I also think people are lacking empathy in this situation. If you wanted some recognition and someone put forth time, money, and effort to make sure that didn’t happen, wouldn’t you be upset? If someone were spreading mistruths about you to support their efforts to block your recognition, wouldn’t you be upset?
Lastly, it’s common practice for a majority group in power to accuse the minority group of “playing the victim” when they campaign for more rights. But that is for another post.
3.) LGBT community is hindering free speech. I support this hindrance with my post.
At the risk of being too forward, this situation cannot be about free speech because free speech was never the issue in the first place. The point of my post wasn’t to argue against Dan Cathy’s stance (although I disagree with the way he frames God’s judgment), but to highlight why a large portion of people have an issue with Chic-Fil-A as an organization. Cathy donates coperate funds to organizations that 1.) Actively work against rights for gay people and/or 2.) Have dubious reputations. Thus, the LGBT community is upset and wants to bring awareness.
Dan Cathy was never kidnapped, silenced, killed, or otherwise bullied by the government. That’s what the first amendment protects you from. If you express an opinion that I don’t agree with, I also have the first amendment right to publically disagree, and you have the right to publically disagree with my disagreement. Yes, I know there is some suspect dealings with Chic-Fil-A openings around the country, but it doesn’t affect the organization at large.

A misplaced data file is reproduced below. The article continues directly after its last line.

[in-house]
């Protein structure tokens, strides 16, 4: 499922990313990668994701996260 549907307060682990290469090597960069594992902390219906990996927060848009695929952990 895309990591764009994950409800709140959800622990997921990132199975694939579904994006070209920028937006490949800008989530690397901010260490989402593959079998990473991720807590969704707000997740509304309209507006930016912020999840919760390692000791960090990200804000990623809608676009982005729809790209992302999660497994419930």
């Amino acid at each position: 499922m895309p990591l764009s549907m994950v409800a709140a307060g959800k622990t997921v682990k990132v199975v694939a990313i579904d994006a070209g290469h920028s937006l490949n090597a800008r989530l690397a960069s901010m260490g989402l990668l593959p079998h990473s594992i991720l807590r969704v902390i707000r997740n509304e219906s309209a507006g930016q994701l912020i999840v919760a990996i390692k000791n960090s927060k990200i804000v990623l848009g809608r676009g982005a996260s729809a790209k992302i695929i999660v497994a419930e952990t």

Let’s be honest here. Chic-Fil-A Appreciation Day was to support Cathy’s message, not his right to free speech, since that right was never on the table to begin with. Personally, I’m appalled that prominent Christian leaders are saying that it’s a matter of opinion. That statement is incredibly misleading. Just make sure you understood exactly what Cathy said before you throw your whole weight behind his stance. Check out this article by the Huffington Post to get some clarity on that. I don’t deny Cathy his right to express himself, because it would also jeopardize my own.
4.) There are more important things to talk about
I understand that point of view, however, it doesn’t fly all the way with me. I believe in the fair treatment and uplifting of EVERYONE. The black kid in the hood. The white poor family in the trailer park. I’m concerned about gun laws and student loans. A lot of people are, and so are people in the LGBT community. Funny thing is, a lot of the other issues that people point to as “more important” than this one are the very ones that harm us all, regardless of sexual orientation or religion. But again, the extreme polarization in our society hinders us from seeing that.
I’m leery of saying that one form of hate or destruction is worse than another. It is all bad. Unfortunately, I can’t write about everything in one post.
So, why speak up at all then? I’ll close with this quote attributed to Martin Niemöller, who was a German pastor and social activist:
First they came for the communists,
and I didn’t speak out because I wasn’t a communist.
Then they came for the trade unionists,
and I didn’t speak out because I wasn’t a trade unionist.
Then they came for the Jews,
and I didn’t speak out because I wasn’t a Jew.
Then they came for me
and there was no one left to speak out for me.